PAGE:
The Sitzmann family rolled out of Omaha, looking forward to the two-week camping adventure ahead. Sitzmann says that the trip was exciting from a parental standpoint because, while he was accustomed to teaching his kids things that he already knew, they were headed into uncharted territory for the whole family.

“For all four of us to experience it for the first time, all at the same time, was pretty cool,” Sitzmann says, recalling their two weeks of close quarters on the road.

Driving from Omaha, their stops ranged from Great Sand Dunes National Park in southern Colorado to the White Sands National Monument in New Mexico.

They discovered beautiful, lightly populated trails and campsites by venturing off the beaten path. The family decided to stop by the Black Canyon of the Gunnison National Park in Colorado, chosen by Sitzmann on a whim, based solely on pictures that he’d seen of the place.

Surrounded by trees with no spectacular view in sight, the drive into the park had them questioning their sanity. But the side trip turned out to be one of the more rewarding outdoor destinations for the family when they walked along a trail at sunset and stumbled upon a massive canyon nearly 100 yards away from their campsite. As they looked around, they realized that they had the hidden gem all to themselves. Sitzmann made a point to wake up at sunrise the next morning for coffee with a view.

They hit a total of 10 national parks over the course of their 3,200-mile journey across the rugged Southwest of the United States. The region is home to countless national parks, along with myriad monuments and historic sites, offering unlimited variations to the ultimate family road trip.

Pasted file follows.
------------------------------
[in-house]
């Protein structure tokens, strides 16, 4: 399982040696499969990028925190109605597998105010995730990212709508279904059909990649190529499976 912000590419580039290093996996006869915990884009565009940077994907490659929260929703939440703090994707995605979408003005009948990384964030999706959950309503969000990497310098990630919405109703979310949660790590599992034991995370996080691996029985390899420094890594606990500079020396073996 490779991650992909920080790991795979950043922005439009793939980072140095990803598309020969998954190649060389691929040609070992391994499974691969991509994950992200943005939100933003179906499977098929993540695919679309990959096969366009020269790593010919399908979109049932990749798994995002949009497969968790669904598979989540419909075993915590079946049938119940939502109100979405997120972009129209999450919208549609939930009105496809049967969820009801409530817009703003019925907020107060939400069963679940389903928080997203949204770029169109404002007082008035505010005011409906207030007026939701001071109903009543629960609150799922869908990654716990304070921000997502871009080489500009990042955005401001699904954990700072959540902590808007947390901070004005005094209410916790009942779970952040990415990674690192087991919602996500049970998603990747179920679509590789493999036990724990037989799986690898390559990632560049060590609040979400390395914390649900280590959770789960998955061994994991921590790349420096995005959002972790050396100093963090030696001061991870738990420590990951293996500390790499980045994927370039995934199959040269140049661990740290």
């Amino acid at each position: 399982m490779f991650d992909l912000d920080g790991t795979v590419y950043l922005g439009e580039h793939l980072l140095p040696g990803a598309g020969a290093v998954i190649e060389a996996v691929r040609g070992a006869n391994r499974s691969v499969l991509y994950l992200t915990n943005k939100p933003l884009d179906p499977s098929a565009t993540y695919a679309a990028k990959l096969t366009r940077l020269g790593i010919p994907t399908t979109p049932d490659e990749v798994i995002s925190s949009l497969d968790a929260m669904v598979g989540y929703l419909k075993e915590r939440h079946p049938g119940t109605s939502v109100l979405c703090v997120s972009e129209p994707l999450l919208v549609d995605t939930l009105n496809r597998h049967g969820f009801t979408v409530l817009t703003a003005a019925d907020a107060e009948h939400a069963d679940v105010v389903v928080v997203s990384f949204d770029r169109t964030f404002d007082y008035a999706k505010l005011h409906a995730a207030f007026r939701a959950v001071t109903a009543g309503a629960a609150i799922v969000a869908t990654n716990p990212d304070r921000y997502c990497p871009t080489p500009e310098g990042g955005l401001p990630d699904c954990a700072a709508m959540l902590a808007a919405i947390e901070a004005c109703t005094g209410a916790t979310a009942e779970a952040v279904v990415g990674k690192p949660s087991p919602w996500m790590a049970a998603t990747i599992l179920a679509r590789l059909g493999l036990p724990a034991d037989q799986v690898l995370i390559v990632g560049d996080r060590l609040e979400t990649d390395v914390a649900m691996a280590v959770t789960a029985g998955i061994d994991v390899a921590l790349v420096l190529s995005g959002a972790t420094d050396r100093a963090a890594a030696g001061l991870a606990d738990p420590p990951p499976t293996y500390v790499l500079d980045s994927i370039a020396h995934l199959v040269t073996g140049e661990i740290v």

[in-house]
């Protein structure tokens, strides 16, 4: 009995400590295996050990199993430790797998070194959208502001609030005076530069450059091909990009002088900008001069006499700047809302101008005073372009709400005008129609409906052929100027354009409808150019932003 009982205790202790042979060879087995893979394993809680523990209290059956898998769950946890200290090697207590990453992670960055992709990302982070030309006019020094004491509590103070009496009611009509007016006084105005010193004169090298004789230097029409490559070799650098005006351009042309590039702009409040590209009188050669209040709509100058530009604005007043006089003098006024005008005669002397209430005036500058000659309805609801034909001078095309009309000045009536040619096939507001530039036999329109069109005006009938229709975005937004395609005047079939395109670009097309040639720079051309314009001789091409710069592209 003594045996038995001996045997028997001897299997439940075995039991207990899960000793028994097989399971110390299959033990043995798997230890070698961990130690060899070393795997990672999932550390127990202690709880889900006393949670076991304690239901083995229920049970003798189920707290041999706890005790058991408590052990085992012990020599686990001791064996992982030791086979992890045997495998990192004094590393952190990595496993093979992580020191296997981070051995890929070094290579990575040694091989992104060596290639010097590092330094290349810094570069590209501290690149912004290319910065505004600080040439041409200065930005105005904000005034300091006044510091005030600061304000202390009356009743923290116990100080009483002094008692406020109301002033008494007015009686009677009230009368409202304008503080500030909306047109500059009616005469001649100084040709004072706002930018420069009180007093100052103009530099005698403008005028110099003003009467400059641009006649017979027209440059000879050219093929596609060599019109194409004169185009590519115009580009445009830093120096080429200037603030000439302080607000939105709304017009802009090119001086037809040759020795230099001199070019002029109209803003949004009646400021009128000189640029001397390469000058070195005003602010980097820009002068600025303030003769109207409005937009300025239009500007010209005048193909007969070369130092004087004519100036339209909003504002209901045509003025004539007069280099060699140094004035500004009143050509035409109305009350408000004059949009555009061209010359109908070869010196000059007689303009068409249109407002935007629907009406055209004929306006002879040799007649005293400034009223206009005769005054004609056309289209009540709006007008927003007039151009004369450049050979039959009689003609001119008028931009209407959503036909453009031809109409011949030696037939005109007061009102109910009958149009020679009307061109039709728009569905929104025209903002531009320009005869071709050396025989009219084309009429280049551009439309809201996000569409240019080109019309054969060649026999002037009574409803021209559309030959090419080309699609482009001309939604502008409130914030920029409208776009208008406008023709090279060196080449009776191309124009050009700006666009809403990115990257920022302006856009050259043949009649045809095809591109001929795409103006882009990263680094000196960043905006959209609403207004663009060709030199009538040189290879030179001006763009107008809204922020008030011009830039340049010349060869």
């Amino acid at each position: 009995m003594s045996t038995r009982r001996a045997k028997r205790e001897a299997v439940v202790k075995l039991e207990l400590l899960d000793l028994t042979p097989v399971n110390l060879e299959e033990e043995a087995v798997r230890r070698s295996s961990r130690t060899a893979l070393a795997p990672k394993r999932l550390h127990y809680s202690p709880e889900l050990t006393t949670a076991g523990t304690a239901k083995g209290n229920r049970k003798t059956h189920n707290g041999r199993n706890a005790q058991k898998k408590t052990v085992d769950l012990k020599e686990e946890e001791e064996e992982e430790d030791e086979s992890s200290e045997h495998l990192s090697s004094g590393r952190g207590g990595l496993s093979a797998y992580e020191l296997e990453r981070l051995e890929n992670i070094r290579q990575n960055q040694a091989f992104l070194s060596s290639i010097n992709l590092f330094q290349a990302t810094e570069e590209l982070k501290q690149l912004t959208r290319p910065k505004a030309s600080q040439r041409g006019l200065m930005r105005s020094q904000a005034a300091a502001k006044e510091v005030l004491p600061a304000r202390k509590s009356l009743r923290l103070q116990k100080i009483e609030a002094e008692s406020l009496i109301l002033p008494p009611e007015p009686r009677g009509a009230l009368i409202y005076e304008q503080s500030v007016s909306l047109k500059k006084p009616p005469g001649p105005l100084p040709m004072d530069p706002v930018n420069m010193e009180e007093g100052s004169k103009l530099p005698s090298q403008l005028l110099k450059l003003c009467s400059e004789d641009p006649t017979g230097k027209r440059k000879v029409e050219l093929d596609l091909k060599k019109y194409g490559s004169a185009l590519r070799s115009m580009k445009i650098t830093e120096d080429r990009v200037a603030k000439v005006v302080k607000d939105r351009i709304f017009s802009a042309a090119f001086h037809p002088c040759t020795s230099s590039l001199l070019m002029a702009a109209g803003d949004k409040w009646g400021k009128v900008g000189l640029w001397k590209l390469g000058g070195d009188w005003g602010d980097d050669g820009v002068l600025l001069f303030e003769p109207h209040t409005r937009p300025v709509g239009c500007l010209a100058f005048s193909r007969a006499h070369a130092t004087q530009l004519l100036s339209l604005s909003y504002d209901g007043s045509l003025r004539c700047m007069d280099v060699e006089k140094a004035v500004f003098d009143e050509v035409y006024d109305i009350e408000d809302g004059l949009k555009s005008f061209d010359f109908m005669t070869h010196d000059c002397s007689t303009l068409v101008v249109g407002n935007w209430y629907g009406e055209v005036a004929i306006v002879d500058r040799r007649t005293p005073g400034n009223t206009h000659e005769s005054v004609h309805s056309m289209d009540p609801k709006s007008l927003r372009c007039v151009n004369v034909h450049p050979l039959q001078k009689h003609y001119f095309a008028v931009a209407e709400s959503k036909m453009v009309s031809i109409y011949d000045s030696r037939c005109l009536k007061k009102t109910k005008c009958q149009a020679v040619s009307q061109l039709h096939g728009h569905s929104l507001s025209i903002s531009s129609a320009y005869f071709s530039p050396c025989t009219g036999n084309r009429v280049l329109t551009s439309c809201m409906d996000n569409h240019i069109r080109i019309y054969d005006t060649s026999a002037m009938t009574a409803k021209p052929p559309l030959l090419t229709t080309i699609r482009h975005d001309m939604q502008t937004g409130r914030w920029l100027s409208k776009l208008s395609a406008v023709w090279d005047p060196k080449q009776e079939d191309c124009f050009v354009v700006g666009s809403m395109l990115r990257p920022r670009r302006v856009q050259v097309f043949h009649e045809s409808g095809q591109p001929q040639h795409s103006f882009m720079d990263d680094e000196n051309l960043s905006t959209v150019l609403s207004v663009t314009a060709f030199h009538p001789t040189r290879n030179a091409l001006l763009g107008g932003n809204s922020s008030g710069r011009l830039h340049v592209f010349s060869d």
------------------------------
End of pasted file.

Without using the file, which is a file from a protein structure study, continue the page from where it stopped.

In the Southwest, several National Parks are located in close enough proximity that more than one could be visited in a single day. The natural formations of the land might be close in location, but tend to differ greatly when it comes to their visual appeal.

In Utah, the impressive forest of tall, narrow eroded rock at Bryce Canyon National Park is less than 90 minutes from Zion National Park—where massive cliffs, gaping canyons, sparkling streams, and waterfalls can be seen. Those two parks alone could make a day of adventure (or a week of discovery) for visitors.

 “I think it’s important to have that long-term period with your family,” Sitzmann says. “Most of us, we talk about providing for our family—and that’s what we think our main job is. You teach [your kids] that you can provide and work hard, but there are other things in life that we miss and that we kind of lose touch with over the years.”

The family was able to disconnect from social media, spend the evenings under the stars, and chase the sunrise each morning.